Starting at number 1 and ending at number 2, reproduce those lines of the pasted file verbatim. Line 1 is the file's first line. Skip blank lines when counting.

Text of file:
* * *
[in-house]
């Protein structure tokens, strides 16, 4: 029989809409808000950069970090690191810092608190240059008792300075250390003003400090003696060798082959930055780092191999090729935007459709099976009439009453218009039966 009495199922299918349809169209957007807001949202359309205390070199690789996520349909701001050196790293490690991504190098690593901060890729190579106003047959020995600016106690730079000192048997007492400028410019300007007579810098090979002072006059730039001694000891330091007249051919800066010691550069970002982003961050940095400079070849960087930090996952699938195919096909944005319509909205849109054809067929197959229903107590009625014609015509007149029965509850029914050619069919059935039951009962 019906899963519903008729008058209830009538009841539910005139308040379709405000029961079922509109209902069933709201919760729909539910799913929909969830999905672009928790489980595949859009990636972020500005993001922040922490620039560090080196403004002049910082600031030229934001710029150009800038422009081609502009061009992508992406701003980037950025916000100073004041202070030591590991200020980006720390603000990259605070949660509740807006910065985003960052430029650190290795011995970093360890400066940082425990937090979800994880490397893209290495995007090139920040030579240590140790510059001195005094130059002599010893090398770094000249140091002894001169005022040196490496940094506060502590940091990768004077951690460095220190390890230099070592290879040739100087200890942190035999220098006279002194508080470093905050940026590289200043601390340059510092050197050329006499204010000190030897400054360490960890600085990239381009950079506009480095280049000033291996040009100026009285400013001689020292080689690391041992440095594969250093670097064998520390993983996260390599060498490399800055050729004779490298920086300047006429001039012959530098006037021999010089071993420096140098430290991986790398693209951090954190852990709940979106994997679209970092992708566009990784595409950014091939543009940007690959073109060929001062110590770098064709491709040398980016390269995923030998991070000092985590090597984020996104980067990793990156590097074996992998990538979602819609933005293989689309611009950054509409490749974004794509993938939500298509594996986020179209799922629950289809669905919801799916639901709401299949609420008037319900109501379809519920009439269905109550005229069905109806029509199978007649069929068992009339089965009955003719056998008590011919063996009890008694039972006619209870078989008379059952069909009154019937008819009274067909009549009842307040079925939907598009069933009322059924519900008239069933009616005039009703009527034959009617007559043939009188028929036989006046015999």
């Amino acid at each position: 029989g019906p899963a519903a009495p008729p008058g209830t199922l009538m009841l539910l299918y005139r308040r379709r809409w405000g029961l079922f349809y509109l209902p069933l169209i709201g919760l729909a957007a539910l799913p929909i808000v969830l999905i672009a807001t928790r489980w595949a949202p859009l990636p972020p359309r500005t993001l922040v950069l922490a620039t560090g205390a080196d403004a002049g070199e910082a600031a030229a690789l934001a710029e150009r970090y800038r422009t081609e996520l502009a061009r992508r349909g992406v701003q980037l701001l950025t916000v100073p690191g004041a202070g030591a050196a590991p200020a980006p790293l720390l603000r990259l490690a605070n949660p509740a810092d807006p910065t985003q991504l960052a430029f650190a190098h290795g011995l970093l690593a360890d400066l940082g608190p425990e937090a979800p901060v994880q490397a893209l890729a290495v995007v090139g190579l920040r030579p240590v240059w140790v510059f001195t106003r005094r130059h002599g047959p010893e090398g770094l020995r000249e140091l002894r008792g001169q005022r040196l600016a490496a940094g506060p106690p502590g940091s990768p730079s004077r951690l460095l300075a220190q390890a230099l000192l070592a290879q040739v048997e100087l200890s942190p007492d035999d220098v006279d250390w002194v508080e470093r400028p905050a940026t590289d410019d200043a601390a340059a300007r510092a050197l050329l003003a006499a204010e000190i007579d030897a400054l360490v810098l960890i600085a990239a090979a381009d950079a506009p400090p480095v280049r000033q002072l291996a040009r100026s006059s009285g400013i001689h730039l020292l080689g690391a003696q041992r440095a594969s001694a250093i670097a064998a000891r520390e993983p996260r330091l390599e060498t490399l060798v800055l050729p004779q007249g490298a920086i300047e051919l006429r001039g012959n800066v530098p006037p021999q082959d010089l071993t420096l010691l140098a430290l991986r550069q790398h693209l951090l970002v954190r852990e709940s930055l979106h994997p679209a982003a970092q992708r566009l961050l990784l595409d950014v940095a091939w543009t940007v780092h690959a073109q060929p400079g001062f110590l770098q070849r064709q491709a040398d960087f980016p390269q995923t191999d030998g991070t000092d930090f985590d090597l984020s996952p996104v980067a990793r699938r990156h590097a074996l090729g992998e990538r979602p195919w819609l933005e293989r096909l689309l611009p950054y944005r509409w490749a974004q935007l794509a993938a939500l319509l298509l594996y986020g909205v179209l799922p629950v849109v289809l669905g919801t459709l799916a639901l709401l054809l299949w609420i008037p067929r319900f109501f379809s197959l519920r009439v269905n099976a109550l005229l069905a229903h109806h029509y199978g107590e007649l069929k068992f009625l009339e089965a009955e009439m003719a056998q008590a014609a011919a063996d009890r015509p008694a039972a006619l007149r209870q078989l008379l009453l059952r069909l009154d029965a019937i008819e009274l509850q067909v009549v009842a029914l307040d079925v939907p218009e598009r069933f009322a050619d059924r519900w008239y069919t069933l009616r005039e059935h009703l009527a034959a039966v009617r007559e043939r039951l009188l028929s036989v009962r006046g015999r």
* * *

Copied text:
[in-house]
């Protein structure tokens, strides 16, 4: 029989809409808000950069970090690191810092608190240059008792300075250390003003400090003696060798082959930055780092191999090729935007459709099976009439009453218009039966 009495199922299918349809169209957007807001949202359309205390070199690789996520349909701001050196790293490690991504190098690593901060890729190579106003047959020995600016106690730079000192048997007492400028410019300007007579810098090979002072006059730039001694000891330091007249051919800066010691550069970002982003961050940095400079070849960087930090996952699938195919096909944005319509909205849109054809067929197959229903107590009625014609015509007149029965509850029914050619069919059935039951009962 019906899963519903008729008058209830009538009841539910005139308040379709405000029961079922509109209902069933709201919760729909539910799913929909969830999905672009928790489980595949859009990636972020500005993001922040922490620039560090080196403004002049910082600031030229934001710029150009800038422009081609502009061009992508992406701003980037950025916000100073004041202070030591590991200020980006720390603000990259605070949660509740807006910065985003960052430029650190290795011995970093360890400066940082425990937090979800994880490397893209290495995007090139920040030579240590140790510059001195005094130059002599010893090398770094000249140091002894001169005022040196490496940094506060502590940091990768004077951690460095220190390890230099070592290879040739100087200890942190035999220098006279002194508080470093905050940026590289200043601390340059510092050197050329006499204010000190030897400054360490960890600085990239381009950079506009480095280049000033291996040009100026009285400013001689020292080689690391041992440095594969250093670097064998520390993983996260390599060498490399800055050729004779490298920086300047006429001039012959530098006037021999010089071993420096140098430290991986790398693209951090954190852990709940979106994997679209970092992708566009990784595409950014091939543009940007690959073109060929001062110590770098064709491709040398980016390269995923030998991070000092985590090597984020996104980067990793990156590097074996992998990538979602819609933005293989689309611009950054509409490749974004794509993938939500298509594996986020179209799922629950289809669905919801799916639901709401299949609420008037319900109501379809519920009439269905109550005229069905109806029509199978007649069929068992009339089965009955003719056998008590011919063996009890008694039972006619209870078989008379059952069909009154019937008819009274067909009549009842307040079925939907598009069933009322059924519900008239069933009616005039009703009527034959009617007559043939009188028929036989006046015999």